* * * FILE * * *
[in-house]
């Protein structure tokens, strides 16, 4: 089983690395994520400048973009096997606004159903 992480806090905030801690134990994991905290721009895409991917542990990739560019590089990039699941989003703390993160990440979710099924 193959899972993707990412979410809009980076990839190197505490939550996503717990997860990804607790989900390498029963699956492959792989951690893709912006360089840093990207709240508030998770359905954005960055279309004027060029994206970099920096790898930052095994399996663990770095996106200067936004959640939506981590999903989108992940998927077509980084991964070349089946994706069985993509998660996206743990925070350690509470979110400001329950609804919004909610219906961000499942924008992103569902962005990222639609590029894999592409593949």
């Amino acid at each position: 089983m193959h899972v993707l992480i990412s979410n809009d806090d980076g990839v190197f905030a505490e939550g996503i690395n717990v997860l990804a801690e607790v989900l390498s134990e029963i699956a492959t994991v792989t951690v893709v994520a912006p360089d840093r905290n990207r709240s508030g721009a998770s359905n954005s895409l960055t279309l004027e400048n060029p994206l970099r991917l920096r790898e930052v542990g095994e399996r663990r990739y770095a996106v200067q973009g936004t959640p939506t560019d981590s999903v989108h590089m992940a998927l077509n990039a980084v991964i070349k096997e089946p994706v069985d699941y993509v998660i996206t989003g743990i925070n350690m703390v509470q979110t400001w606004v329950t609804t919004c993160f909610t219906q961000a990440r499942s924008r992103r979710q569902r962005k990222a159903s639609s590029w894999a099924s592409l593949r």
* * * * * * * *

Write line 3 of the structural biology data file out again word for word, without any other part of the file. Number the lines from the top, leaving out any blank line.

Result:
């Amino acid at each position: 089983m193959h899972v993707l992480i990412s979410n809009d806090d980076g990839v190197f905030a505490e939550g996503i690395n717990v997860l990804a801690e607790v989900l390498s134990e029963i699956a492959t994991v792989t951690v893709v994520a912006p360089d840093r905290n990207r709240s508030g721009a998770s359905n954005s895409l960055t279309l004027e400048n060029p994206l970099r991917l920096r790898e930052v542990g095994e399996r663990r990739y770095a996106v200067q973009g936004t959640p939506t560019d981590s999903v989108h590089m992940a998927l077509n990039a980084v991964i070349k096997e089946p994706v069985d699941y993509v998660i996206t989003g743990i925070n350690m703390v509470q979110t400001w606004v329950t609804t919004c993160f909610t219906q961000a990440r499942s924008r992103r979710q569902r962005k990222a159903s639609s590029w894999a099924s592409l593949r």